Today’s output from Blogistan Polytechnic Institute’s state-of-the-art HEMMED (High-Energy Meta Mojo Elucidation Detector) machine is from the Way Back in Time tube (over on the left behind the thing that looks like a TV) as we wonder if there is really ever anything new. And not in a good way.

On yesterday’s Campus Chatter on BPICampus, July 19th was noted with this: “the Seneca Falls Convention began today (1848). Included in its Declaration of Sentiments was women’s right to vote.”

That convention included a speech by Elizabeth Cady Stanton demanding the right to vote:

But we are assembled to protest against a form of government existing without the consent of the governed – to declare our right to be free as man is free, to be represented in the government which we are taxed to support, to have such disgraceful laws as give man the power to chastise and imprison his wife, to take the wages which she earns, the property which she inherits, and, in case of separation, the children of her love; laws which make her the mere dependent on his bounty. It is to protest against such unjust laws as these that we are assembled today, and to have them, if possible, forever erased from our statute books, deeming them a shame and a disgrace to a Christian republic in the nineteenth century.
We do not expect our path will be strewn with the flowers of popular applause, but over the thorns of bigotry and prejudice will be our way, and on our banners will beat the dark storm clouds of opposition from those who have entrenched themselves behind the stormy bulwarks of custom and authority, and who have fortified their position by every means, holy and unholy. But we will steadfastly abide the result. Unmoved we will bear it aloft. Undauntedly we will unfurl it to the gale, for we know that the storm cannot rend from it a shred, that the electric flash will but more clearly show to us the glorious words inscribed upon it, ‘Equality of Rights’…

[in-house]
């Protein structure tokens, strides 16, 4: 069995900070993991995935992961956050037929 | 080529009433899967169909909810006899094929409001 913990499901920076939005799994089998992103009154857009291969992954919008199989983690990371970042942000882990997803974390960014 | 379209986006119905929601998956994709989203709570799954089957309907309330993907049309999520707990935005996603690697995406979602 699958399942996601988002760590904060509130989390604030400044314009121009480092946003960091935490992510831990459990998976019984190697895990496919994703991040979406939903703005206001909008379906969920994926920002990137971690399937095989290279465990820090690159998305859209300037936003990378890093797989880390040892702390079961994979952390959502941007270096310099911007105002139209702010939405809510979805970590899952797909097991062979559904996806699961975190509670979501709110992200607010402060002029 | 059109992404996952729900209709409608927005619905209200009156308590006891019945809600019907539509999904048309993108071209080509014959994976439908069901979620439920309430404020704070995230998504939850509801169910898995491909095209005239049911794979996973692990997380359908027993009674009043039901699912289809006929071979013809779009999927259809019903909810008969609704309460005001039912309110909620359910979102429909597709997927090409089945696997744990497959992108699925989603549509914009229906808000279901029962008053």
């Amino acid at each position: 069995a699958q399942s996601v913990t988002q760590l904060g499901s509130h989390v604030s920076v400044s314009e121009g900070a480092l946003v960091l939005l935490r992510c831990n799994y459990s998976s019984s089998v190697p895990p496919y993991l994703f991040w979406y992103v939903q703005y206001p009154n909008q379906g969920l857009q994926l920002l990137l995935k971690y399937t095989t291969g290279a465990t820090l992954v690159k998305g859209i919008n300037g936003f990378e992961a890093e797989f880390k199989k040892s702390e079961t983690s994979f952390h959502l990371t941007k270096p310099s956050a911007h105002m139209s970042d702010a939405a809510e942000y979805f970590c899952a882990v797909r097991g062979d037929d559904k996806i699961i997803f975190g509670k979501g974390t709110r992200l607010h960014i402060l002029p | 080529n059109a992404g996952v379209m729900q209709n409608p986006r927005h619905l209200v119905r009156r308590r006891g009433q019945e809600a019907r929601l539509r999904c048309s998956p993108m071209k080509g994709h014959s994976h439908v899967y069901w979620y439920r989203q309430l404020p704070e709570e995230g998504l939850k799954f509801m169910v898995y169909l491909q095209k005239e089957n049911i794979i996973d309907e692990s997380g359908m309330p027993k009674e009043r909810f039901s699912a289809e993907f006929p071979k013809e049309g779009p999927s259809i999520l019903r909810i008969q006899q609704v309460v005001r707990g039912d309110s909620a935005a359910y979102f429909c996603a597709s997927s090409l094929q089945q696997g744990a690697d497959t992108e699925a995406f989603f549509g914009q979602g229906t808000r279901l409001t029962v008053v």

The “demand” for the vote would not result in women’s right to vote for another 72 years when the Nineteenth Amendment was ratified in 1920. From a comment in that Post: “Education and employment protections for women began with the 1964 Civil Rights Act, and were added as a poisoned pill by opponents who wanted the bill to fail. Many of the Act’s protections did not take legal force until the late 1970s and 1980s, and in 2010 women still lack pay equity.”

In 1991, I had a personal epiphany after reading Susan Faludi’s book Backlash: The Undeclared War Against American Women. I don’t even remember what made me read the book…I generally do not read a lot of non-fiction. Maybe it was the title, maybe it was the itchiness that I had started to have about the 1980s, maybe it was being appalled when it started becoming okay to harass women outside abortion clinics who were seeking legal medical procedures (and my involvement in the counter-protests).

Regardless, it was an incredible eye opener. For those who are too young to know much about the book, here is a review and summary: